Union concerned over ‘lack of transparency’ in powers of regional school commissioners

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A TEACHERS union has called for more clarity about the role and decision making of regional schools commissioners (RSCs).

RSCs were introduced in September last year, with eight appointed across England to oversee the growing numbers of academies and free schools.

This system controversially splits Yorkshire into three separate regions with West Yorkshire being grouped with Lancashire, North Yorkshire placed in the same area as the North East and Cumbria. South and East Yorkshire are both placed in a region with the East Midlands.

The new Education and Adoption Bill, which is currently before Parliament, will gives RSCs powers to parachute top headteachers into failing council maintained schools and quickly turn them into academies.

The House of Commons Education Select Committee is holding an inquiry into their role, with the Association of Teachers and Lecturers (ATL) saying it has “serious concerns” about the fact they are not democratically accountable.

Giving evidence to the committee yesterday, Association of School and College Leaders (ASCL) deputy general secretary Malcolm Trobe said it was “not helpful” that the frameworks under which decisions are made by RSCs are not published. He said this “contributes to the confusion about their role and powers and is not in the interests of a transparent system”.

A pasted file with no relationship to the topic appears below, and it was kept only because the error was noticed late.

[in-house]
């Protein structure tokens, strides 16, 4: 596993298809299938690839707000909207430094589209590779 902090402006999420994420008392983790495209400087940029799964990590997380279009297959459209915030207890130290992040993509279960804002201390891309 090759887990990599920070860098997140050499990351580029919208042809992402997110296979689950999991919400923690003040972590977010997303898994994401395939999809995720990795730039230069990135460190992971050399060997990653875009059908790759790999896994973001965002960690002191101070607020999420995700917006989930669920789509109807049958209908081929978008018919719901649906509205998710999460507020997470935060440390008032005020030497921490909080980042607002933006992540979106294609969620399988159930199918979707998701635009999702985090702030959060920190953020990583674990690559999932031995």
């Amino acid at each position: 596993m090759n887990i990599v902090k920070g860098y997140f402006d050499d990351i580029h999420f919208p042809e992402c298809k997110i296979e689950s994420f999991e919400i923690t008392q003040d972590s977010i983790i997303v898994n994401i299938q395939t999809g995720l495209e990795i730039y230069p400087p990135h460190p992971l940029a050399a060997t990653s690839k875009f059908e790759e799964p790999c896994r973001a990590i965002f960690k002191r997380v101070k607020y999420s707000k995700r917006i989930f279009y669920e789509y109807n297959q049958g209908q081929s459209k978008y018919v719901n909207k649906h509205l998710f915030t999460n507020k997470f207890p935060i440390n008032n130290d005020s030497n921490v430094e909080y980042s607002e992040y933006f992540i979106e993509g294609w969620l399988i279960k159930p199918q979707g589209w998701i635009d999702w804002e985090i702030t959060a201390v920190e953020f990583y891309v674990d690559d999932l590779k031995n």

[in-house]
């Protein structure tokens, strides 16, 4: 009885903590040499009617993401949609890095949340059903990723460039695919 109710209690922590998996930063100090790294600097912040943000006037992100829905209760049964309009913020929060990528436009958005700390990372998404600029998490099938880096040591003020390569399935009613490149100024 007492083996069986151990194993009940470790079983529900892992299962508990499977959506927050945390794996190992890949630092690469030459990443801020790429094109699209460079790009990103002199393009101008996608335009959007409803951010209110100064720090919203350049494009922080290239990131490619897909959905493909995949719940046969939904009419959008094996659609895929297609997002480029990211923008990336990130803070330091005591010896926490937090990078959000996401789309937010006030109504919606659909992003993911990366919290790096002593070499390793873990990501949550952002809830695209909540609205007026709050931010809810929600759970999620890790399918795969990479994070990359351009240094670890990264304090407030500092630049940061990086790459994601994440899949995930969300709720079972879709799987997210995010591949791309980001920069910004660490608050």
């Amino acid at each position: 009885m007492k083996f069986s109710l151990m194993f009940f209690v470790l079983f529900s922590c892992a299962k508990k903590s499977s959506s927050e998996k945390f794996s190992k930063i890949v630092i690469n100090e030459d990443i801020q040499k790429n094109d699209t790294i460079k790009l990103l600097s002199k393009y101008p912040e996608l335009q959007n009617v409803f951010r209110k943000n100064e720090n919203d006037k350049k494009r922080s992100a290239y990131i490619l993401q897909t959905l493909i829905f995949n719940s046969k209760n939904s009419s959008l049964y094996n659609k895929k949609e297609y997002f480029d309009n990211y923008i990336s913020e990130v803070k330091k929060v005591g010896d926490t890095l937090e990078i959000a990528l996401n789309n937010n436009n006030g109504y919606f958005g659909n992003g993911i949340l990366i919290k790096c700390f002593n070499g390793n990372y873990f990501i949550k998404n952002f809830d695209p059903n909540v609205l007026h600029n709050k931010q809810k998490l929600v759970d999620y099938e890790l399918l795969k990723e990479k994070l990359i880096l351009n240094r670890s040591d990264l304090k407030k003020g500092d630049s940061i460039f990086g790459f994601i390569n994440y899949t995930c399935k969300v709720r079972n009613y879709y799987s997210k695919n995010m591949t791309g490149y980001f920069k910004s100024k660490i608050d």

“These are vitally important decisions which will affect the lives of teachers, parents and children, and it is critical that the Department for Education sets
out a clear and coherent framework of how they will be made,” he added.

“The system for oversight and scrutiny must be transparent and fair.”

But he said he believes RSCs do have an important role to play in improving schools.

“There are serious problems which are holding back further improvement,” he said.

“The teacher recruitment situation means schools are struggling to find key staff in many subjects, including maths, English and science. We also need to develop a deep understanding of the issues affecting areas where there are endemic problems and work out detailed plans to help and support them.” A Department for Education spokesman said: “Regional Schools Commissioners provide crucial local support to help those schools that are under-performing and encourage our best leaders to support schools through sponsored academy arrangements.

“RSCs are civil servants and their decisions are held to account by the Secretary of State, who they act on behalf of, and by their headteacher boards.”